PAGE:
Wednesday, August 11, 2010

Seneca Indians Play Custer

According to the Buffalo News, the NY State effort to stamp out the illegal sale of untaxed cigarettes by a criminal enterprise masquerading as a separate nation may have actually commenced: "The state has seized a Seneca tobacco retailer's truck containing thousands of cartons of cigarettes, a move some are seeing as a test by the government as Albany looks to start collecting taxes on Indian cigarette sales in the months ahead. The truck was seized Monday by at least one state tax and finance agent as it made its way between the tribe's Cattaraugus and Allegany reservations. Brad Maione, a tax department spokesman, said the state confiscated "thousands of cartons of cigarettes that did not have a New York state tax stamp as required by law."

But, while the Indians are still circling the wagons, the battle is not yet over: "The seizure came just one day before Seneca Nation businesses asked a local judge to delay the federal government's ban on mailing cigarettes until their appeal can be heard by a higher court. The government, during a hearing today, countered by asking the same judge to put on ice his temporary prohibition against the collection of taxes on cigarettes mailed by Seneca businesses.The dueling requests are part of the fallout from U.S. District Judge Richard J. Arcara's order last month upholding the crux of a new federal law that Seneca business owners say will cripple their mail-order tobacco operations."

And the interdiction has produced the usual tearful pleading: "Right now, they're all shutting down," William Parry, the owner of Wolf's Run in Irving, said after the two-hour court session. "There are a lot of people out of work." No recognition of all of the legitimate, tax paying, convenience store and bodega operators who have been forced to close because of the Indian buttleggers.

And then there is the sale and closing of Finkle Distributors in Jamestown-forced out by the tax increase and the years of non-enforcement: "California-based Core-Mark Holding Co. on Monday finalized its deal to purchase Finkle Distributors and plans to let go more than 100 of Finkle's 240 local employees in the next several months. "Moving forward, there will be over 100 leaving," Finkle Distributors Chief Executive Officer Dan Finkle said today."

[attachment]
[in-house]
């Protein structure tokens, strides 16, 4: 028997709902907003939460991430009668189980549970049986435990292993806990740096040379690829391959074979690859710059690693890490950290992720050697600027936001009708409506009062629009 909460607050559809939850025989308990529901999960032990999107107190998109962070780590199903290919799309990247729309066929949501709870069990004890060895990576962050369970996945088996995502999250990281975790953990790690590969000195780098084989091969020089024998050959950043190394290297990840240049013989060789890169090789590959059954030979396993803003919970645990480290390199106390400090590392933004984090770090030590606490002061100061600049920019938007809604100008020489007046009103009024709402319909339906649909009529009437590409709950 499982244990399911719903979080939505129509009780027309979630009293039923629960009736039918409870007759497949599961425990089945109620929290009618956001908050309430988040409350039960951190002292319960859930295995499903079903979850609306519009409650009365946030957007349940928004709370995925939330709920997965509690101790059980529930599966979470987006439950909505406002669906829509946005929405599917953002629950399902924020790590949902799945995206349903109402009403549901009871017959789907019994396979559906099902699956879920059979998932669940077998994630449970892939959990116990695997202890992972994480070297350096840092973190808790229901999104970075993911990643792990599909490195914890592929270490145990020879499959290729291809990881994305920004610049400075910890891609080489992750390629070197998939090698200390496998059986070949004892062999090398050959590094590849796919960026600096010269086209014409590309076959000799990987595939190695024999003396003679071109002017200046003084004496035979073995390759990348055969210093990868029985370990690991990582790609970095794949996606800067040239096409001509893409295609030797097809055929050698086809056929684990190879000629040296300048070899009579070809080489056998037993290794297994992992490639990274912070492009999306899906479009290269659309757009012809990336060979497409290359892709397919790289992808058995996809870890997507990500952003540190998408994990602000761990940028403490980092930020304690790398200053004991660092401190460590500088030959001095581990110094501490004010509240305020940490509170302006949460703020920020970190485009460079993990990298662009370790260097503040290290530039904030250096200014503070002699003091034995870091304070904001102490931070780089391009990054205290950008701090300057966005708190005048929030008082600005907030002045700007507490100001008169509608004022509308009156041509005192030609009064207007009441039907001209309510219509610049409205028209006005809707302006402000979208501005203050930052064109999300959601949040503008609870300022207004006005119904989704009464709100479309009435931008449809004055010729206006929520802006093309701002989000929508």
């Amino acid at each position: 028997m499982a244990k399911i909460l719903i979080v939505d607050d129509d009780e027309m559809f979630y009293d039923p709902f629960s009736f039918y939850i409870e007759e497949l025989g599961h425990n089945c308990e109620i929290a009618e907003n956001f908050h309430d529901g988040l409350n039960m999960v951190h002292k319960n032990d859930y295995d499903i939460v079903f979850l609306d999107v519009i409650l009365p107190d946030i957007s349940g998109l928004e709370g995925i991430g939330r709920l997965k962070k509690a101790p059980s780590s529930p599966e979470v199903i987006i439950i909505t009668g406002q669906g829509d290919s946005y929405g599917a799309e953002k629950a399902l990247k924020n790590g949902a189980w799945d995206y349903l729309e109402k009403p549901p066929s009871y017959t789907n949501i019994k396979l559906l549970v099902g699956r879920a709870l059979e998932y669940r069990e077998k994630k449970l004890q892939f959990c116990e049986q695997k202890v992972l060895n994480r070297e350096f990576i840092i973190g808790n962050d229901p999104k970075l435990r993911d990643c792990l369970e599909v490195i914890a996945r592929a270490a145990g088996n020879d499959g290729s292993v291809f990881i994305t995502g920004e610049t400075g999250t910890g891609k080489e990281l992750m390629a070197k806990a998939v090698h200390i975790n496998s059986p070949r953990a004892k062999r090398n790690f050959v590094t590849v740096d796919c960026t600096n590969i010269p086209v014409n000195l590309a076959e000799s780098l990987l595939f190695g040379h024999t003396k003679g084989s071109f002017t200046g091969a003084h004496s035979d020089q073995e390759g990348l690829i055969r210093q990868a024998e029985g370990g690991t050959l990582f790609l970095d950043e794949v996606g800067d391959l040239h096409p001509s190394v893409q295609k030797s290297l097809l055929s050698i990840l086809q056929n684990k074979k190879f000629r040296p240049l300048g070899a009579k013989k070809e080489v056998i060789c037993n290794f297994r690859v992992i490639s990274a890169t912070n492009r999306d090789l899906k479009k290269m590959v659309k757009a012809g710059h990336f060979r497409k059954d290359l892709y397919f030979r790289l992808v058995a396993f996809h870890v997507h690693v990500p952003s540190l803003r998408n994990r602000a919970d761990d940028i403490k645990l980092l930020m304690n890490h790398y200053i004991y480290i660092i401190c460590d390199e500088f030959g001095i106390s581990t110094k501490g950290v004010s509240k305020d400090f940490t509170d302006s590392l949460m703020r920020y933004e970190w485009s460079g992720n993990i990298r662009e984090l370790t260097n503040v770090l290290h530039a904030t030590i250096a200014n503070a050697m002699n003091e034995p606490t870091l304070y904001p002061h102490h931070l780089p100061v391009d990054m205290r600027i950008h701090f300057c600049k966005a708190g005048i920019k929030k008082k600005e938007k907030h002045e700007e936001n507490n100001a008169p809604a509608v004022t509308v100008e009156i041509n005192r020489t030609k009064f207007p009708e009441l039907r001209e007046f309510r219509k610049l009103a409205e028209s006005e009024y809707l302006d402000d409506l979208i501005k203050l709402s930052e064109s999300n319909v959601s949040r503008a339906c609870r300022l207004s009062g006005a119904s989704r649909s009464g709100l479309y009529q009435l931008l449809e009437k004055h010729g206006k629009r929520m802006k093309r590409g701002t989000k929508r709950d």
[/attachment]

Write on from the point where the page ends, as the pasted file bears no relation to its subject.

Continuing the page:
Eventually, all 250 Finkle employees will be gone from the state: "Dan Finkle, who is staying on with the new company as an executive, said most of the employees staying will be drivers, sales people and office workers. Finkle said the distributing business is a tough one to be in at this time. "We're not pocketing [the revenue from the sale]," Dan Finkle said. The cigarette business was much of Finkle's distributorship, he said, and that's a "dying business."...Fulton County Economic Development Corp. President Michael Reese said today it was his understanding only "a small number of employees were going to stay in Johnstown," but he said he didn't have the latest information."

All of this could have been avoided, of course, if NY State had enforced the law against the sale of untaxed cigarettes-years ago when it was clear that it was permissible to do so. But the fecklessness of a succession of governors has allowed the entire situation to deteriorate into a humourless farce-subject to endless litigation paid for by the proceeds of criminal activity. And, even now, if the state would provide stampers with an extra 10 cents a pack handling fee, the next distributor closing just might be avoided.

As the Buffalo News points out: "The new law is viewed by both critics and supporters as sweeping legislation with billions of dollars in tax revenue and thousands of jobs at stake, many of them in Western New York. During today's session, Arcara heard from government lawyers who argued that a stay of his injunction against the taxing portion of the law is warranted because of the public health risks associated with untaxed cigarettes."

The tax revenue at stake is the money that the Indians have illegally pocketed-literally stolen right out of the cash registers of bodegas all over NYC-and the jobs won't be lost if an industry can be salvaged-they just won't be jobs based on black market activity-and the federal PACT law is already starting to pay dividends: "Tensions are already high on the reservations. Between the new federal PACT Act targeting mail order shipments and a looming state effort to halt tax-free cigarette sales by Indian tribes in New York, Seneca business owners see their thriving tobacco trade in jeopardy. For years state officials have expressed concern about violence erupting, as was seen in the late 1990s the last time the state tried to collect the cigarette tax. While the state's cigarette tax collection effort on Indian cigarette sales to non-Indian consumers is not due to start until Sept. 1 at the earliest, Maione said it is already illegal to transport cigarettes without a New York state tax stamp on "New York property."

And if the buttleggers are itching for a fight, then the state should be more than willing to provide them with one. After all, with hundreds of millions of tax dollars in the mix, it's certainly worth fighting for.